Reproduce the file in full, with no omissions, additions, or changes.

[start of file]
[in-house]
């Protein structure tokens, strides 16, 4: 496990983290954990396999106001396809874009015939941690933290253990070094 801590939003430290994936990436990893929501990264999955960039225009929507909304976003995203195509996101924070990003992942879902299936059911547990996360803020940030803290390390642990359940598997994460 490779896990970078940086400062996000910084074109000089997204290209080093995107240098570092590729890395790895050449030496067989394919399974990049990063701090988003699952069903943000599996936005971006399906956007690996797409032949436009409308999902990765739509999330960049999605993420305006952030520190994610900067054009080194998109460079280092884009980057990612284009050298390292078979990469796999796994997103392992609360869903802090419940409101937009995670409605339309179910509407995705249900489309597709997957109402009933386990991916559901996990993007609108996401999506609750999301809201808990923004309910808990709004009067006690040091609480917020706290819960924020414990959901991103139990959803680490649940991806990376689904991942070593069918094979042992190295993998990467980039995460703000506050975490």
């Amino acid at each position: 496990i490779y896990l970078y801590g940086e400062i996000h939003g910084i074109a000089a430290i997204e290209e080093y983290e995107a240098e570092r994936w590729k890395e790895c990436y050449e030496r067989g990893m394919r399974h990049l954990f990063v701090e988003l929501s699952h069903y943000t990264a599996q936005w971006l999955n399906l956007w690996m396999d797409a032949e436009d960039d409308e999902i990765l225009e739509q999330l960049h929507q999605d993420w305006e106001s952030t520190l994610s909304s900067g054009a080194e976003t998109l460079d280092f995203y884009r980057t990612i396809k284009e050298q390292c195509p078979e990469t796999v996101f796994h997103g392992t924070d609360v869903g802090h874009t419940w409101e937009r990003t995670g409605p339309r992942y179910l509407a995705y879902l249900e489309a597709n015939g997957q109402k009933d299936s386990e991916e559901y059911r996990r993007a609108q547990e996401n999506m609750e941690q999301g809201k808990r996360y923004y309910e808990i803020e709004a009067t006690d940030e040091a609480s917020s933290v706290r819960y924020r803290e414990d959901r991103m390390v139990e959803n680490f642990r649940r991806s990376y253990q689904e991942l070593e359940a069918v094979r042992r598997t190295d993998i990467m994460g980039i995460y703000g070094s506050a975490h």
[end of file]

[in-house]
């Protein structure tokens, strides 16, 4: 496990983290954990396999106001396809874009015939941690933290253990070094 801590939003430290994936990436990893929501990264999955960039225009929507909304976003995203195509996101924070990003992942879902299936059911547990996360803020940030803290390390642990359940598997994460 490779896990970078940086400062996000910084074109000089997204290209080093995107240098570092590729890395790895050449030496067989394919399974990049990063701090988003699952069903943000599996936005971006399906956007690996797409032949436009409308999902990765739509999330960049999605993420305006952030520190994610900067054009080194998109460079280092884009980057990612284009050298390292078979990469796999796994997103392992609360869903802090419940409101937009995670409605339309179910509407995705249900489309597709997957109402009933386990991916559901996990993007609108996401999506609750999301809201808990923004309910808990709004009067006690040091609480917020706290819960924020414990959901991103139990959803680490649940991806990376689904991942070593069918094979042992190295993998990467980039995460703000506050975490």
């Amino acid at each position: 496990i490779y896990l970078y801590g940086e400062i996000h939003g910084i074109a000089a430290i997204e290209e080093y983290e995107a240098e570092r994936w590729k890395e790895c990436y050449e030496r067989g990893m394919r399974h990049l954990f990063v701090e988003l929501s699952h069903y943000t990264a599996q936005w971006l999955n399906l956007w690996m396999d797409a032949e436009d960039d409308e999902i990765l225009e739509q999330l960049h929507q999605d993420w305006e106001s952030t520190l994610s909304s900067g054009a080194e976003t998109l460079d280092f995203y884009r980057t990612i396809k284009e050298q390292c195509p078979e990469t796999v996101f796994h997103g392992t924070d609360v869903g802090h874009t419940w409101e937009r990003t995670g409605p339309r992942y179910l509407a995705y879902l249900e489309a597709n015939g997957q109402k009933d299936s386990e991916e559901y059911r996990r993007a609108q547990e996401n999506m609750e941690q999301g809201k808990r996360y923004y309910e808990i803020e709004a009067t006690d940030e040091a609480s917020s933290v706290r819960y924020r803290e414990d959901r991103m390390v139990e959803n680490f642990r649940r991806s990376y253990q689904e991942l070593e359940a069918v094979r042992r598997t190295d993998i990467m994460g980039i995460y703000g070094s506050a975490h």